proven safe yet effective in the
treatment of E. Frog-bit, the Michigan
Department of Natural Resources AIS
Early Detection, Rapid Response Unit
(EDRR) worked with the city over a two-week
period to remove over 1,000 pounds
of E. Frog-bit from the sanctuary by hand.
But according to EDRR Coordinator Matt
Ankney, the EDRR “barely scratched the
surface of the current infestation.” Upon
further investigation, the MDNR found
E. Frog-bit upstream in the Thunder Bay
River watershed as well, and large-scale
removal efforts are being planned for next
spring and summer.

## Prevention Begins with You ##

What can water gardeners and managers
do to help prevent the spread of AIS?
For starters, never assume a
plant or animal is native to
your area. Never assume a
plant or animal is harmless
or benign. Understand that
retail names and descriptions
of plants and animals can be
misleading. The national
Habitattitude Campaign
(www.habitattitude.net)
recommends the following
options for safe disposal:

Fanwort 
Fanwort

■ Contact a retailer for
proper handling advice or
for possible returns

■ Give/trade with only well-informed
water gardeners

■ Donate to a local aquarium society,
school or aquatic business

■ Seal aquatic plants in plastic bags and
dispose of them in the trash to be landfilled

■ Contact a veterinarian or pet retailer
for guidance about humane disposal of live
animals

■ DO NOT RELEASE water garden
animals and plants into the outdoor environment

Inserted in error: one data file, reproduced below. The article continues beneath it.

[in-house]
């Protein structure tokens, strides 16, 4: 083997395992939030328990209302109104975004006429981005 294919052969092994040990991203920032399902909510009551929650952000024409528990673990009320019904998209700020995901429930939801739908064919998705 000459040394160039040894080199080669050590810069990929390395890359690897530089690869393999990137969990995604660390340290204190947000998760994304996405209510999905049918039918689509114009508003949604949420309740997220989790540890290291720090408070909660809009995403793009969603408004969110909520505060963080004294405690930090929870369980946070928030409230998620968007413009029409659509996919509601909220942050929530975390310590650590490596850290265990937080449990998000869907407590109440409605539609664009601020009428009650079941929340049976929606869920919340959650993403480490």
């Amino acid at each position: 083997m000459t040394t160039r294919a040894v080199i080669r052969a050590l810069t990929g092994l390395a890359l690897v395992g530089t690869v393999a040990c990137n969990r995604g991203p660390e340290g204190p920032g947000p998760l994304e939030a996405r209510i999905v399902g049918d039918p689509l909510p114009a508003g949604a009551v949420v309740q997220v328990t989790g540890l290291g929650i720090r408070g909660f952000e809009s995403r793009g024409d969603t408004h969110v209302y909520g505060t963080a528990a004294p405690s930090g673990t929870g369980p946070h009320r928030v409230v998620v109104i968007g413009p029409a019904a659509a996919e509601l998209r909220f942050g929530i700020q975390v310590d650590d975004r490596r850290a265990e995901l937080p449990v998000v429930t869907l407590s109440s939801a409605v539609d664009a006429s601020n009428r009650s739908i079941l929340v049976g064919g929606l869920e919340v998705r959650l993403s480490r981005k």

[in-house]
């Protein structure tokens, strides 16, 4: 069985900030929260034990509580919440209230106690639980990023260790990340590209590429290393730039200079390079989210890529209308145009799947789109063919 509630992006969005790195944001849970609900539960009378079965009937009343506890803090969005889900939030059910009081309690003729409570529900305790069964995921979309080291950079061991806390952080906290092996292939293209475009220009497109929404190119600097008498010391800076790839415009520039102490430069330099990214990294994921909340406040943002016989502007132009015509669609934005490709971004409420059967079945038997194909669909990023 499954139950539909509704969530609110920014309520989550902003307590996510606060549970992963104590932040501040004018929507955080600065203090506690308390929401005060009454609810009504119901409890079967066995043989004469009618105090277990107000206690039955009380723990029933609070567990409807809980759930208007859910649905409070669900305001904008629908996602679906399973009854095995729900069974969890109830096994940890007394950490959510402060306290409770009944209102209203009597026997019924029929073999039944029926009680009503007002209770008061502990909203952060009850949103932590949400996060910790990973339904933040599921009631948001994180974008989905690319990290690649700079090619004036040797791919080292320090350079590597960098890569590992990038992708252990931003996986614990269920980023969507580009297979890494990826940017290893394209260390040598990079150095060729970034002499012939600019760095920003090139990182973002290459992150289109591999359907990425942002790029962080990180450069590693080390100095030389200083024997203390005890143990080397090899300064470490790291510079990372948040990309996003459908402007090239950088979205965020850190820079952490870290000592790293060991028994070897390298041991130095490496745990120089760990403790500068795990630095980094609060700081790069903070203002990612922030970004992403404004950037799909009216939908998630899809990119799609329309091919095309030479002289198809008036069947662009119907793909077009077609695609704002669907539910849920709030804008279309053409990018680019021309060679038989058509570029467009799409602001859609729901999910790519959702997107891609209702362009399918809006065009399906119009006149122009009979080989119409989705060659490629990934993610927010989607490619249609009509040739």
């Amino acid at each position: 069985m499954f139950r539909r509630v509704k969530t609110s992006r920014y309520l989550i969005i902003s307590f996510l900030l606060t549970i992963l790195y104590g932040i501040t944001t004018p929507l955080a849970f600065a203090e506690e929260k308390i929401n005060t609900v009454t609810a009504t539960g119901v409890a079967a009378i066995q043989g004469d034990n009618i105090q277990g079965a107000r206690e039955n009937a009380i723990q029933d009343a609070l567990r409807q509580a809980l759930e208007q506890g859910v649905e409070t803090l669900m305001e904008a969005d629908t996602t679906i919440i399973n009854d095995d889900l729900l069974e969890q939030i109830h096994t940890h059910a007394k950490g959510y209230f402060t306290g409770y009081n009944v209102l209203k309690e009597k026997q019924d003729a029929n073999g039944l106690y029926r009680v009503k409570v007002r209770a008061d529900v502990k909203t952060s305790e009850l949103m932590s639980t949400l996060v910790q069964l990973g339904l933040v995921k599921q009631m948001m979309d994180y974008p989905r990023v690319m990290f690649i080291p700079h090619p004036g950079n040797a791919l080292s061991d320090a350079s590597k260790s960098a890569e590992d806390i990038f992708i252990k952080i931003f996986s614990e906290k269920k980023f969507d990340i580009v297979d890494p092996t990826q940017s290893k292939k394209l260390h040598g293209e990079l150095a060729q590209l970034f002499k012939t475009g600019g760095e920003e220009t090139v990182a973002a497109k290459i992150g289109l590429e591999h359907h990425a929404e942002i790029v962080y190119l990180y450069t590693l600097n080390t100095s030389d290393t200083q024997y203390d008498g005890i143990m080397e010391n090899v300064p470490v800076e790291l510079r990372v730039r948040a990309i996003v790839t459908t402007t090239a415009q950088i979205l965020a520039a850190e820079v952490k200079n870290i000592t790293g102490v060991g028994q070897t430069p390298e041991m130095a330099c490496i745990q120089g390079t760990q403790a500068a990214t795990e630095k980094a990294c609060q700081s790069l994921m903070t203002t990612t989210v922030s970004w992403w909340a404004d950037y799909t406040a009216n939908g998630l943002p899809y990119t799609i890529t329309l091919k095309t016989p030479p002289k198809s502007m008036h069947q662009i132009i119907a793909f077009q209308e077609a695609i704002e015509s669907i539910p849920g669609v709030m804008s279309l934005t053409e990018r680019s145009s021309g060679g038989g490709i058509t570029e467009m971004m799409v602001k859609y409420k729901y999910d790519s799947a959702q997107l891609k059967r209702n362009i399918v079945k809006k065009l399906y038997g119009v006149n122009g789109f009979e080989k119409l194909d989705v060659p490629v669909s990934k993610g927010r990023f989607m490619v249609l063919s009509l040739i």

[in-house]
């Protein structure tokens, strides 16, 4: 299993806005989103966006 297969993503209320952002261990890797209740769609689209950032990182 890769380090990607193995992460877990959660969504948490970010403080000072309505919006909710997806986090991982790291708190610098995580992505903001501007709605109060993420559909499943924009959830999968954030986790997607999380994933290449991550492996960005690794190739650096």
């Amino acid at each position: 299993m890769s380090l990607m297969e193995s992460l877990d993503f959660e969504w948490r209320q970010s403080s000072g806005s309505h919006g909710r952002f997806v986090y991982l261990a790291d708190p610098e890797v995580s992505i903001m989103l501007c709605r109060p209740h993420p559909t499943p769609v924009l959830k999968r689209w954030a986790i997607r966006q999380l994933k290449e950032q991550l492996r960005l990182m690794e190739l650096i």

— even if they appear to be dead

■ DO NOT COMPOST these organisms
— even if they appear to be dead

Floating mats of invasive European Frog-bit can crowd out native wetland plants. 
Floating mats of invasive European Frog-bit can crowd out native wetland plants.

Before purchasing non-native plants
and animals, know which aquatic species
are prohibited and restricted in your state.
Water garden retailers, managers and
enthusiasts should know that it is illegal
to be in possession of, sell, offer to sell or
introduce into the environment prohibited
plants and animals … and hefty fines may
be incurred. State-prohibited aquatic plant
lists may include such popular water garden
and aquaria plants as European Frog-bit,
Fanwort, Parrot’s feather, Yellow floating
heart and others, along with many fish
and snails.

## Habitattitude is Helping ##

More than 13 million homes in the
United States have water gardens or
aquaria, and these industries generate more
than $1 billion in our economy. However,
non-native plants or animals can be very
difficult to control once they become
established in the environment, diminishing
recreational opportunities, impacting
native species and costing billions of dollars
to control. According to the national
Habitattitude campaign, the cost of trying
to control these aquatic invasive species in
the U.S. is more than $100 billion per year
— or approximately $1,100
per household.

A closeup of the overwintering bud, or turion, of European Frog-bit. Turions break loose and float to new locations within a waterway. Photo: Jane Herbert. 
A closeup of the overwintering bud, or turion, of European Frog-bit. Turions break loose and float to new locations within a waterway. Photo: Jane Herbert.

Habitattitude encourages
enjoyment of water features
and protection of our lakes,
streams and wetlands by
offering responsible solutions
to the disposal of dead,
dying or unwanted aquatic
plants and animals. The
campaign also offers tips
for thoughtful planning of
your water feature to avoid heartache and the possible
spread of AIS. Habitattitude
is a national education
campaign encouraging
proper disposal of exotic
plants and animals to
protect waterways from AIS.
For more information, visit
www.habitattitude.net